Wednesday, September 29, 2010

FOR SALE - HONG KONG

A lovely lady called Anne has been in touch to say that she is wanting to sell her Hong Kong patterned teaset and I said that I would publicise it for her. The set consists of : tea pot, cream jug, sugar pot, 8 tea cups, 12 saucers, 11 dessert plates and 2 other serving plates. So quite a sizeable amount for your money. If any one is interested in purchasing this set from Anne, you can get intouch with her via me, and will pass on your details. If i weren't a bit strapped for cash at the moment, I'd be biting her arm off to get them myself, so I envy who ever gets them.

Friday, September 10, 2010

Before & After

I have added several pieces to my collection over the last few weeks, and strangely enough a couple of them presented an opportunity to discuss the manufacturing processes that go into making a 'before and after'. My first example is a traditional looking jug by the Livesley Powell & Co partnership from the 1860s. The jug on the left shows what the jug looks like with two processes complete: a puce botanical transfer print and green enamel highlighting the raised moulding of oak leaves. When I first saw this jug for sale, I naturally assumed that was the final design, but on inspection of the jug on the right, one can see that another two processes have been added on top to further enhance the design: coloured enamels filling in the transfer print and a copper lustre applied over the green colour of the oak leaves. Now, I suppose one could argue that both are indeed two similar, but in themselves, complete renderings of the designs. It may be that LP&Co did release the jug on the left as a finished product. But my hunch is that it left the factory before all the intended processes were complete, perhaps with a light-fingered decorator.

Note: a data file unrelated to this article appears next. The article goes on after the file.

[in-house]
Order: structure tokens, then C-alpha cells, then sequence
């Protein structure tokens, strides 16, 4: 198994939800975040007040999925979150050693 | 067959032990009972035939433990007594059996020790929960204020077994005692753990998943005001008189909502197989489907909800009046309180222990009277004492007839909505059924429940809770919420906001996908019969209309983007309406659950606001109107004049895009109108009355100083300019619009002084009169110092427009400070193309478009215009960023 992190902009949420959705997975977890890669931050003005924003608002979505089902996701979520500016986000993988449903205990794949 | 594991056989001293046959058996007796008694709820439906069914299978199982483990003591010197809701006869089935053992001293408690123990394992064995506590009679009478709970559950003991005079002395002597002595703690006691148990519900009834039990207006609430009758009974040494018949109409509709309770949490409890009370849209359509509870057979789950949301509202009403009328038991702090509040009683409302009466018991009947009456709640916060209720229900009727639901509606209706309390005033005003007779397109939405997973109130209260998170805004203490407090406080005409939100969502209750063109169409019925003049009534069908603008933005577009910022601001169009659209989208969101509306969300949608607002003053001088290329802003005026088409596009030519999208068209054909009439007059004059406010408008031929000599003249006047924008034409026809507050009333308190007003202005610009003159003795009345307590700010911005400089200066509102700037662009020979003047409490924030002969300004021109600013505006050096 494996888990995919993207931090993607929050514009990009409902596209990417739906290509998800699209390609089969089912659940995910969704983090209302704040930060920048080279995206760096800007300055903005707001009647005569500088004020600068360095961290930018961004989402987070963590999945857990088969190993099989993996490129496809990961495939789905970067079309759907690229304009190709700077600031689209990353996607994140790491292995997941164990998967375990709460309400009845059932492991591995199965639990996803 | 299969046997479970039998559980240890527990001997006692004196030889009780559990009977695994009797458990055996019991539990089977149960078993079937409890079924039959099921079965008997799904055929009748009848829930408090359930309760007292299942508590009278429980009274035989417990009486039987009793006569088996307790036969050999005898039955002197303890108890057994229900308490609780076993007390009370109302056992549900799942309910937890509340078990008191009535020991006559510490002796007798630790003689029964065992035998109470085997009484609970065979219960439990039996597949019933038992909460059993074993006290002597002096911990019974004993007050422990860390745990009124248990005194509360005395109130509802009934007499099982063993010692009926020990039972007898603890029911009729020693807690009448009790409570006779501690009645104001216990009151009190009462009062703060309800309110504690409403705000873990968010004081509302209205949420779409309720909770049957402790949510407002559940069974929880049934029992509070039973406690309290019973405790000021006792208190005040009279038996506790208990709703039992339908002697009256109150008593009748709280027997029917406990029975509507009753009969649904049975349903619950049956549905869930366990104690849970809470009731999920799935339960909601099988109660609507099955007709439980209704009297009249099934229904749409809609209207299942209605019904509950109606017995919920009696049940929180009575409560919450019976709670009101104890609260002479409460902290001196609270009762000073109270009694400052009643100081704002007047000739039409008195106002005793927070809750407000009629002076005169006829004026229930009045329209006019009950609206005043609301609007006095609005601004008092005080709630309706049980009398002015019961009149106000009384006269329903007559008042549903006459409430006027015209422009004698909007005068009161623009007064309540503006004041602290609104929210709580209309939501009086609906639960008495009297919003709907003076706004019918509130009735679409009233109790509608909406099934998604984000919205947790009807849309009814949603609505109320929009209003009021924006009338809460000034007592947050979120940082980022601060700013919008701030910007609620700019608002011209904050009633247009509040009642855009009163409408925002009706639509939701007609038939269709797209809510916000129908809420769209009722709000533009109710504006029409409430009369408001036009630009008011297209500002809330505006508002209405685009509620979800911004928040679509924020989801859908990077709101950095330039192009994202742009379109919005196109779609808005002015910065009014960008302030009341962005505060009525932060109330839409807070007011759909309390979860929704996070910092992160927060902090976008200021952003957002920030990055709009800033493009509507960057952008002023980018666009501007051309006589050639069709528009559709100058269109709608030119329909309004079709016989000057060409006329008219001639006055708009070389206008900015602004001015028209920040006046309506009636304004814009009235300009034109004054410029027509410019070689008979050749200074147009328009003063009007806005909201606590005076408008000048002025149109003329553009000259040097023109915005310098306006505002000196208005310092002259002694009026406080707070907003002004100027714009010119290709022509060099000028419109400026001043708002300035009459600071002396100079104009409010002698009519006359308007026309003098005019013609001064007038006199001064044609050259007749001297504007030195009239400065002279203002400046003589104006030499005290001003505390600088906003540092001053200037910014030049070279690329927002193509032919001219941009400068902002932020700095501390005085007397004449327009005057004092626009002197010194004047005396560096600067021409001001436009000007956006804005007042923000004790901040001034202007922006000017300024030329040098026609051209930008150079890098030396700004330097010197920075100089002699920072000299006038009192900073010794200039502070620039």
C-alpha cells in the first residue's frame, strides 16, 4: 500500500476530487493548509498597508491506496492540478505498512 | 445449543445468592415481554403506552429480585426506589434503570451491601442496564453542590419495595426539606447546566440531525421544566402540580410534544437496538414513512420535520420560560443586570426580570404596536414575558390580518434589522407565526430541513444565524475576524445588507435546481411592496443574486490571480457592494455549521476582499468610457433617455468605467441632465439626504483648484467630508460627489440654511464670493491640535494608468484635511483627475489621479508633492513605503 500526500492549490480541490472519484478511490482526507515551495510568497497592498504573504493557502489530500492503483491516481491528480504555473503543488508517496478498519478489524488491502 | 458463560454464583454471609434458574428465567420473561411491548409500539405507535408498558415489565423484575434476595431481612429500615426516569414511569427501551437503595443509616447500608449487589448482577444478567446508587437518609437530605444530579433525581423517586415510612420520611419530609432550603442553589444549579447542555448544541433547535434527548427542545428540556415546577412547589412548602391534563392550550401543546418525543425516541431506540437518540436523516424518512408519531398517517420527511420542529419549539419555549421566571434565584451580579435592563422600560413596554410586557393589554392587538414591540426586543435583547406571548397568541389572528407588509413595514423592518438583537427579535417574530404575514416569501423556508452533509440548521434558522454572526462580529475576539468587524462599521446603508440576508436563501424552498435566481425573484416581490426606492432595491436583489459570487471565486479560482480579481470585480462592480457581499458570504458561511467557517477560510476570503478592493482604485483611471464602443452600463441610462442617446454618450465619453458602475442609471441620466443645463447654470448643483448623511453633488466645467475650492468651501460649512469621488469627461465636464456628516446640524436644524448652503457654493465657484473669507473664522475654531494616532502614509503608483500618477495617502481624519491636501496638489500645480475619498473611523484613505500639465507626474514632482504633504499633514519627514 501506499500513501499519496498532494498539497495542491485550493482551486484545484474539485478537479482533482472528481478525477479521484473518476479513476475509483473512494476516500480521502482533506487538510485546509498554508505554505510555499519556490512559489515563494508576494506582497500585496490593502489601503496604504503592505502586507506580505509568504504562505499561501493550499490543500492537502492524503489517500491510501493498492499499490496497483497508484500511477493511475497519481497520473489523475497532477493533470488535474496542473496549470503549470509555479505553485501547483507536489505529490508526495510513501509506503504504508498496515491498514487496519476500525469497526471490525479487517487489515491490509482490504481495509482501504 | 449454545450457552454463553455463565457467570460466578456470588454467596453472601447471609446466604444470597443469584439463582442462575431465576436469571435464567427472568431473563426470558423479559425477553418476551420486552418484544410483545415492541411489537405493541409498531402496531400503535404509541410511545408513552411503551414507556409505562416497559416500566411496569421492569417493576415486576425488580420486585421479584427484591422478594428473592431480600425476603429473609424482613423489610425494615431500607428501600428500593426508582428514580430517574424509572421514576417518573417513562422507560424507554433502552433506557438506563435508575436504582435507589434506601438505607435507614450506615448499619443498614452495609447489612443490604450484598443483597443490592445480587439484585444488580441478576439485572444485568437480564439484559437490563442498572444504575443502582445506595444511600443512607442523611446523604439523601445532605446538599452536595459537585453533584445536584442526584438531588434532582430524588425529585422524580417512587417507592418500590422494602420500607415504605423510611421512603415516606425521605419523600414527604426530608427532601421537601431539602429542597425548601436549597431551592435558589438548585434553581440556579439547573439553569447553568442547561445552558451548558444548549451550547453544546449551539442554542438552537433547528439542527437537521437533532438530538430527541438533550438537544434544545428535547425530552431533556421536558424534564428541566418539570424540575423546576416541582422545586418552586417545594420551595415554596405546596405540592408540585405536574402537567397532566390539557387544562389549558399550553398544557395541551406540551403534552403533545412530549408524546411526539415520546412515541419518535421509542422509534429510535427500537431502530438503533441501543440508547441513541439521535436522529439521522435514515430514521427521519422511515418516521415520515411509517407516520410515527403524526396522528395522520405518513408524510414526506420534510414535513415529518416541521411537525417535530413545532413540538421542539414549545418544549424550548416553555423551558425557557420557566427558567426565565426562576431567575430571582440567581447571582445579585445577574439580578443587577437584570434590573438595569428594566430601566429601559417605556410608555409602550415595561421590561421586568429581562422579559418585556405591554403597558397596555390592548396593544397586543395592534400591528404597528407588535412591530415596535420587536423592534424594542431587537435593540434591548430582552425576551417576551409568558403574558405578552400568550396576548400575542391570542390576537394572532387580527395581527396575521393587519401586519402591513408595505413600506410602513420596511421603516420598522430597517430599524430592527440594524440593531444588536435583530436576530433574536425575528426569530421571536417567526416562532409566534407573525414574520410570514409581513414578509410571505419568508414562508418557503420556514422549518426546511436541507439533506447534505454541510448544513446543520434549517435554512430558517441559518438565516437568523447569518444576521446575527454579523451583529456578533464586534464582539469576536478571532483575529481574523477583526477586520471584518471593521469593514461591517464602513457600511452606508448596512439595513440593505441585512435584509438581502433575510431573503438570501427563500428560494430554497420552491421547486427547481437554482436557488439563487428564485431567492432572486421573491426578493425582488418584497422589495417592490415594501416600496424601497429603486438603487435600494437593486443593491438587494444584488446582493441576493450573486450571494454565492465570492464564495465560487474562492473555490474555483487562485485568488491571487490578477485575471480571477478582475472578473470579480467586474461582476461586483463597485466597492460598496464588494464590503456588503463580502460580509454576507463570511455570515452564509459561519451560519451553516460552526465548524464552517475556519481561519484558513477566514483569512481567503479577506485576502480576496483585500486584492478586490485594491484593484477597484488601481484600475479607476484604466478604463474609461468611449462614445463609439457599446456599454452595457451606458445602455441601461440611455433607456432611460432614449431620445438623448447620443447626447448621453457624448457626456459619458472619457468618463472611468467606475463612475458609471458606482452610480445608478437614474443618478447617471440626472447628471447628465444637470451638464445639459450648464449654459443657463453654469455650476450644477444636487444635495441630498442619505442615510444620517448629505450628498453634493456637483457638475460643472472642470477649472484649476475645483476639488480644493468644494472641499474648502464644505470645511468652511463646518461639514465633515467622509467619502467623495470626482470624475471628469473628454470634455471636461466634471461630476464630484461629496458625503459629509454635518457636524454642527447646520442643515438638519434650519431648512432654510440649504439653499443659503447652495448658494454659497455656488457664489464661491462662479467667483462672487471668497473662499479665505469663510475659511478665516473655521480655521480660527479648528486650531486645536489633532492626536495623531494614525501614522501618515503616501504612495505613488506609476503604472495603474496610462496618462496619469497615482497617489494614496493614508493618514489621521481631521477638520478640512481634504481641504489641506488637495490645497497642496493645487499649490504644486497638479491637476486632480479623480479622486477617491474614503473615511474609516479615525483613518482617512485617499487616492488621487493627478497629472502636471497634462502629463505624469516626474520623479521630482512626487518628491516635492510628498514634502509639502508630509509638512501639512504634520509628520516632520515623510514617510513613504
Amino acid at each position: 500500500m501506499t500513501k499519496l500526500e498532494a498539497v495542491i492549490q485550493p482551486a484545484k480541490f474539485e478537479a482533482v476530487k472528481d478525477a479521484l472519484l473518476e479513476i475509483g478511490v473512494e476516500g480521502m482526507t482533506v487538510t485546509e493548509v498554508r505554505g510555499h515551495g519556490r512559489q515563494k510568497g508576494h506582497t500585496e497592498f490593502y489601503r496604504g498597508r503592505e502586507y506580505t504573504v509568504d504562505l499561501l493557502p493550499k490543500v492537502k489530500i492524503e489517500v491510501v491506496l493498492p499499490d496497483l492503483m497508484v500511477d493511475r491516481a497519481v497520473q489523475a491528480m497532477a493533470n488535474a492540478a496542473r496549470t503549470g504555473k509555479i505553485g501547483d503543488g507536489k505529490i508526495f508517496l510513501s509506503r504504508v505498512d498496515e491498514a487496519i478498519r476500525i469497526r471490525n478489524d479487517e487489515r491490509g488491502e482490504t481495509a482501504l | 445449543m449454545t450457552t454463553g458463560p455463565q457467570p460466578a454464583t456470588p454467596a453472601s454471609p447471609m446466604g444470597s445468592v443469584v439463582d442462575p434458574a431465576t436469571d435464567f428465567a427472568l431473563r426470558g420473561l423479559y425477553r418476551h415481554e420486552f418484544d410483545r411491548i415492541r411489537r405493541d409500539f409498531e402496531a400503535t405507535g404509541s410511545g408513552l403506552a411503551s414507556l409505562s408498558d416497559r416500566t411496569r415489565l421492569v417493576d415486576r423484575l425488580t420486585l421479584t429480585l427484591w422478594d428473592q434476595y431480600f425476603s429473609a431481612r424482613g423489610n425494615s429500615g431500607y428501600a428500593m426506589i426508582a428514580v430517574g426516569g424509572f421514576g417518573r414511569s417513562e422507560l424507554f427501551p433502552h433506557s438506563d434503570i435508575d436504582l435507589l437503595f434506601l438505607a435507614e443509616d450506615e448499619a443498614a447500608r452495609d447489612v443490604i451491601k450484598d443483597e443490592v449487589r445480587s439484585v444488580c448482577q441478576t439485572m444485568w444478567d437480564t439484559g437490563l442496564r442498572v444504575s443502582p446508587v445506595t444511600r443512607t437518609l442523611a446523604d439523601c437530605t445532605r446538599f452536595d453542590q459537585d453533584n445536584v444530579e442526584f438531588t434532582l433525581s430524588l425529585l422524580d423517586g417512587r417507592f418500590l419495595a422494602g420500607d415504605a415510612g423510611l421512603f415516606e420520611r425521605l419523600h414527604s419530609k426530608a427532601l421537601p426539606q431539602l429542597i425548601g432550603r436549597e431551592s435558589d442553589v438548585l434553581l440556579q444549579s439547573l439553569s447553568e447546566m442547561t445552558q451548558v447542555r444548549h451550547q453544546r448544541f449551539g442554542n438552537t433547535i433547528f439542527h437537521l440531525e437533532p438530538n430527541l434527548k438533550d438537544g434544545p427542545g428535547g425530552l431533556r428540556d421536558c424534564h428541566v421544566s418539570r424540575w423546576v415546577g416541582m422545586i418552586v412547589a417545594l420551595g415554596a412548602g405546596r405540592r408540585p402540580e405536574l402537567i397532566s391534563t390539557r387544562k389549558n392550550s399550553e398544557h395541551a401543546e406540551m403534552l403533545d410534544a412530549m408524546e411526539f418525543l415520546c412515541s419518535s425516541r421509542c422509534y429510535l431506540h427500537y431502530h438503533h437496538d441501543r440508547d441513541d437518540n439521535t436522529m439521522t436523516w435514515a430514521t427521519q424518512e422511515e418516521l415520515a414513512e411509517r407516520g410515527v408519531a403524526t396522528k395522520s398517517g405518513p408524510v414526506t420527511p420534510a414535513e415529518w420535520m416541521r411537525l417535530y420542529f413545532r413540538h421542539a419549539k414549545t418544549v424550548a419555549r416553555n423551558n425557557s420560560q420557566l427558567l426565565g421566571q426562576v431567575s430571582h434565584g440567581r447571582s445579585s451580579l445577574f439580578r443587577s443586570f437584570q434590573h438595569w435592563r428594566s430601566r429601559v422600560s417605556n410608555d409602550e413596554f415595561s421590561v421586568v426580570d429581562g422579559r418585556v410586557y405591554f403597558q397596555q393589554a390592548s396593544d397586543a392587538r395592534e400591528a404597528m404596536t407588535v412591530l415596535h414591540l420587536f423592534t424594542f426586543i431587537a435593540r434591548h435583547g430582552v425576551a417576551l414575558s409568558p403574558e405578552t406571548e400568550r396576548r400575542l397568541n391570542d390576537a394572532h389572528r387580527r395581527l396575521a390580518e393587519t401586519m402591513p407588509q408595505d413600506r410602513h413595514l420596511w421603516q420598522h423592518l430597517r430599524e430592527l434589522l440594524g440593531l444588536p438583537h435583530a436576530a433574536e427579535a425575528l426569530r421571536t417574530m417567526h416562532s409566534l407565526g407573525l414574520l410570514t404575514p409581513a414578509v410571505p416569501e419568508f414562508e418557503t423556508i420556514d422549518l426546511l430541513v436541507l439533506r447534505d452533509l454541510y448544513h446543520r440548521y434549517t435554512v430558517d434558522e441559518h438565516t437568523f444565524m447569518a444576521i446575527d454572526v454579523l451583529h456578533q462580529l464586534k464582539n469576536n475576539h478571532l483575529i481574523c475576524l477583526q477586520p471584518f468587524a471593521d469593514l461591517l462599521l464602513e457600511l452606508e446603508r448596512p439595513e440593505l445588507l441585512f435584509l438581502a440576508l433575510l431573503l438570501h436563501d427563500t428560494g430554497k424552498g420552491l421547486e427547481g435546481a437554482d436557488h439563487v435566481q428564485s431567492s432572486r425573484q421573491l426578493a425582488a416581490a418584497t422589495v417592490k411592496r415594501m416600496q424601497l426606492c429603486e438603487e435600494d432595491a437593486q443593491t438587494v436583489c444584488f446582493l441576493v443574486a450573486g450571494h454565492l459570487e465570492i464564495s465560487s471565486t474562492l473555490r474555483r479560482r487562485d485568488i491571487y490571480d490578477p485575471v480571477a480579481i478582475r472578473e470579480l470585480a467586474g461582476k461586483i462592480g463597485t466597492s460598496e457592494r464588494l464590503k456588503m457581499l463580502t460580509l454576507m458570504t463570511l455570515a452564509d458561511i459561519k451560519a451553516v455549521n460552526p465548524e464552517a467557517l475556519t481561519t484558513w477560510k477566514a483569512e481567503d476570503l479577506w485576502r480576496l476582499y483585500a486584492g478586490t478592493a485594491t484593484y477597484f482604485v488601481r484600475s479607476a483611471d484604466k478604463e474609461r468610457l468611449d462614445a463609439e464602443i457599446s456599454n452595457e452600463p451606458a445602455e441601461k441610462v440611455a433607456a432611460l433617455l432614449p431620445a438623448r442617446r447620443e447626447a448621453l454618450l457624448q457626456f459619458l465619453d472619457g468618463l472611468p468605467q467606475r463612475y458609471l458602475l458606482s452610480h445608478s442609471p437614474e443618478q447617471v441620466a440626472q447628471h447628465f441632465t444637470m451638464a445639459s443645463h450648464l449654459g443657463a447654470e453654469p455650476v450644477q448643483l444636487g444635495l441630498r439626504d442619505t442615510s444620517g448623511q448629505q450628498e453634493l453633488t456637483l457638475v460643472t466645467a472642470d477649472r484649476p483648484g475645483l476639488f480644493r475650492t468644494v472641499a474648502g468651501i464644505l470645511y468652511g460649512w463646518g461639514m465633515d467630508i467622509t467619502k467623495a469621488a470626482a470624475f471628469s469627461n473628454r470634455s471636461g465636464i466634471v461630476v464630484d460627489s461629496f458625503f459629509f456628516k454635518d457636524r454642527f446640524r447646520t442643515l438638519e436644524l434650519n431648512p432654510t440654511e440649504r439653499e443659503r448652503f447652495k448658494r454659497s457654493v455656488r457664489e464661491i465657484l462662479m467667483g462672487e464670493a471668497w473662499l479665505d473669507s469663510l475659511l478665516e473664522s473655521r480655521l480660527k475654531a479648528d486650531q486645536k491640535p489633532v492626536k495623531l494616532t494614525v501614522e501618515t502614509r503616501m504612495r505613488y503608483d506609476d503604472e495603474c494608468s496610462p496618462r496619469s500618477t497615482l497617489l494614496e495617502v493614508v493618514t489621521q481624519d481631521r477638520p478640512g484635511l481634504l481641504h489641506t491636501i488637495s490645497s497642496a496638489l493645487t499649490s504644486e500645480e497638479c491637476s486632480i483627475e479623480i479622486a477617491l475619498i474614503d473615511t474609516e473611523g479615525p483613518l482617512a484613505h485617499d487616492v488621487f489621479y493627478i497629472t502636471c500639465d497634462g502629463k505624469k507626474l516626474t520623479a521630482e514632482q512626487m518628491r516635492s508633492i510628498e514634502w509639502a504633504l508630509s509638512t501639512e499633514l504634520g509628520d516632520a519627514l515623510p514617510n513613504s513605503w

This next example shows the plain white wares of an aesthetic teaset, and then on the right, complete with its transfer printed design. Curiously and perhaps understandly, the seller of the plain set thought they were from the Art Deco period - probably due to their angular form. It was obvious to me, however, because I already had the transfer printed set, that this was made around 30 years prior to the Art Deco movement's beginnings. What is apparent from the white set is that they have been well used, for despite having no chips or cracks, most of the pieces are tea stained. The transfer set is as clean as a whistle and would undoubtedly have sat in someone's cabinet for much of its life, unused, but much admired (as it is today in my collection).

About Me

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Sometimes, life doesn't turn out the way you expected. And sometimes, it is exactly as it was 'meant' to be. But whilst i'm not a believer in fate or fatalism, I do believe that life is a both a learning experience and an obstacle course to be climbed and clambered over in the most creative way possible! In doing so, you'll get to where you should be even if it's not where you'd imagined.
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